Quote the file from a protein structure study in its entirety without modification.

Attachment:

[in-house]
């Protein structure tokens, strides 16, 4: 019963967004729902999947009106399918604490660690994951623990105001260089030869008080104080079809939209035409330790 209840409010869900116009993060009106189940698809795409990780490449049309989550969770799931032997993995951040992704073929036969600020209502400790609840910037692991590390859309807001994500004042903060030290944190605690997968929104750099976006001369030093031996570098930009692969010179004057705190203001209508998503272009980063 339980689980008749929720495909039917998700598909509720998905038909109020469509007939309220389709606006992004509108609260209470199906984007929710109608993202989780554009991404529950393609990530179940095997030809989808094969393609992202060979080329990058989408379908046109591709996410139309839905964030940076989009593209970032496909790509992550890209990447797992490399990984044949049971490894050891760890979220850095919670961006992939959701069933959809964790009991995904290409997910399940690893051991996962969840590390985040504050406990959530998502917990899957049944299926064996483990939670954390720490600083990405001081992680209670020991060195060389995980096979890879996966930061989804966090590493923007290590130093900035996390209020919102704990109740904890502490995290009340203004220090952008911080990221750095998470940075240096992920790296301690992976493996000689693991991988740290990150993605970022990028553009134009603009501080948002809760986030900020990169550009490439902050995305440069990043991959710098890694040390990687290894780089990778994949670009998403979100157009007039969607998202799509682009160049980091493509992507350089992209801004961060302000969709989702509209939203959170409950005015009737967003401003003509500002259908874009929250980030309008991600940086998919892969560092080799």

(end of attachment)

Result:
[in-house]
């Protein structure tokens, strides 16, 4: 019963967004729902999947009106399918604490660690994951623990105001260089030869008080104080079809939209035409330790 209840409010869900116009993060009106189940698809795409990780490449049309989550969770799931032997993995951040992704073929036969600020209502400790609840910037692991590390859309807001994500004042903060030290944190605690997968929104750099976006001369030093031996570098930009692969010179004057705190203001209508998503272009980063 339980689980008749929720495909039917998700598909509720998905038909109020469509007939309220389709606006992004509108609260209470199906984007929710109608993202989780554009991404529950393609990530179940095997030809989808094969393609992202060979080329990058989408379908046109591709996410139309839905964030940076989009593209970032496909790509992550890209990447797992490399990984044949049971490894050891760890979220850095919670961006992939959701069933959809964790009991995904290409997910399940690893051991996962969840590390985040504050406990959530998502917990899957049944299926064996483990939670954390720490600083990405001081992680209670020991060195060389995980096979890879996966930061989804966090590493923007290590130093900035996390209020919102704990109740904890502490995290009340203004220090952008911080990221750095998470940075240096992920790296301690992976493996000689693991991988740290990150993605970022990028553009134009603009501080948002809760986030900020990169550009490439902050995305440069990043991959710098890694040390990687290894780089990778994949670009998403979100157009007039969607998202799509682009160049980091493509992507350089992209801004961060302000969709989702509209939203959170409950005015009737967003401003003509500002259908874009929250980030309008991600940086998919892969560092080799």